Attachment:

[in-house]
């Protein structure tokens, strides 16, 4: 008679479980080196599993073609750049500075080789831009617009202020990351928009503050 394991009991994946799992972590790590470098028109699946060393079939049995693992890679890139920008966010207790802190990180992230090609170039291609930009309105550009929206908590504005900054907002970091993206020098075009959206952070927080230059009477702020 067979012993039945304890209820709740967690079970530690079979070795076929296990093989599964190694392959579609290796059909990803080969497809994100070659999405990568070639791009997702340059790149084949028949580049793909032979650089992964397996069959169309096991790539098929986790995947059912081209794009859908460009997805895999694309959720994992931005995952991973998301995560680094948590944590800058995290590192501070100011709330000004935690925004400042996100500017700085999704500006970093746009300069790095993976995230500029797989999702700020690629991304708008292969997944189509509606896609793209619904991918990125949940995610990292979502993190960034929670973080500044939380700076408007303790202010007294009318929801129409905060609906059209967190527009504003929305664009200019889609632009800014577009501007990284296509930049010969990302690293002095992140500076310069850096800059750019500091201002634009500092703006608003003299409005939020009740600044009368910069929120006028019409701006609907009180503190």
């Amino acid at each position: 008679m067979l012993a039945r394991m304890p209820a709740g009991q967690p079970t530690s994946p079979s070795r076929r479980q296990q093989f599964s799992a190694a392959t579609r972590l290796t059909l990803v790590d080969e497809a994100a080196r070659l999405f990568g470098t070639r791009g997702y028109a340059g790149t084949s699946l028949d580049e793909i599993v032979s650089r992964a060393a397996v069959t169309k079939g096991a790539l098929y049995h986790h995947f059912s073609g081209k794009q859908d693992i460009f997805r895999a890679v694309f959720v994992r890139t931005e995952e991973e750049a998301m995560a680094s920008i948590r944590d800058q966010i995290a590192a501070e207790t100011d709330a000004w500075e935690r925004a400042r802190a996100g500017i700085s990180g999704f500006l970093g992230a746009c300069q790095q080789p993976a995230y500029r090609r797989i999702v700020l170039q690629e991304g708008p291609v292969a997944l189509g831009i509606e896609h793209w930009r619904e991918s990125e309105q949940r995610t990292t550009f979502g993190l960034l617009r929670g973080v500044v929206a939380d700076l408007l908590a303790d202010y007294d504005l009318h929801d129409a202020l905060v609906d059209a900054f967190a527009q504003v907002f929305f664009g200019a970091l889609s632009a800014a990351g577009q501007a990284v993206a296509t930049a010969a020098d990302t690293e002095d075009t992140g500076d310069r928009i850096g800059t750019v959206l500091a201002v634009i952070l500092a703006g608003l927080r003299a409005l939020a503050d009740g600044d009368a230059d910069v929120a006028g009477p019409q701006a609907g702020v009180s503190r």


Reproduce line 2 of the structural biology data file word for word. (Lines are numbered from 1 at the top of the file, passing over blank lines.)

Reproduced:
């Protein structure tokens, strides 16, 4: 008679479980080196599993073609750049500075080789831009617009202020990351928009503050 394991009991994946799992972590790590470098028109699946060393079939049995693992890679890139920008966010207790802190990180992230090609170039291609930009309105550009929206908590504005900054907002970091993206020098075009959206952070927080230059009477702020 067979012993039945304890209820709740967690079970530690079979070795076929296990093989599964190694392959579609290796059909990803080969497809994100070659999405990568070639791009997702340059790149084949028949580049793909032979650089992964397996069959169309096991790539098929986790995947059912081209794009859908460009997805895999694309959720994992931005995952991973998301995560680094948590944590800058995290590192501070100011709330000004935690925004400042996100500017700085999704500006970093746009300069790095993976995230500029797989999702700020690629991304708008292969997944189509509606896609793209619904991918990125949940995610990292979502993190960034929670973080500044939380700076408007303790202010007294009318929801129409905060609906059209967190527009504003929305664009200019889609632009800014577009501007990284296509930049010969990302690293002095992140500076310069850096800059750019500091201002634009500092703006608003003299409005939020009740600044009368910069929120006028019409701006609907009180503190």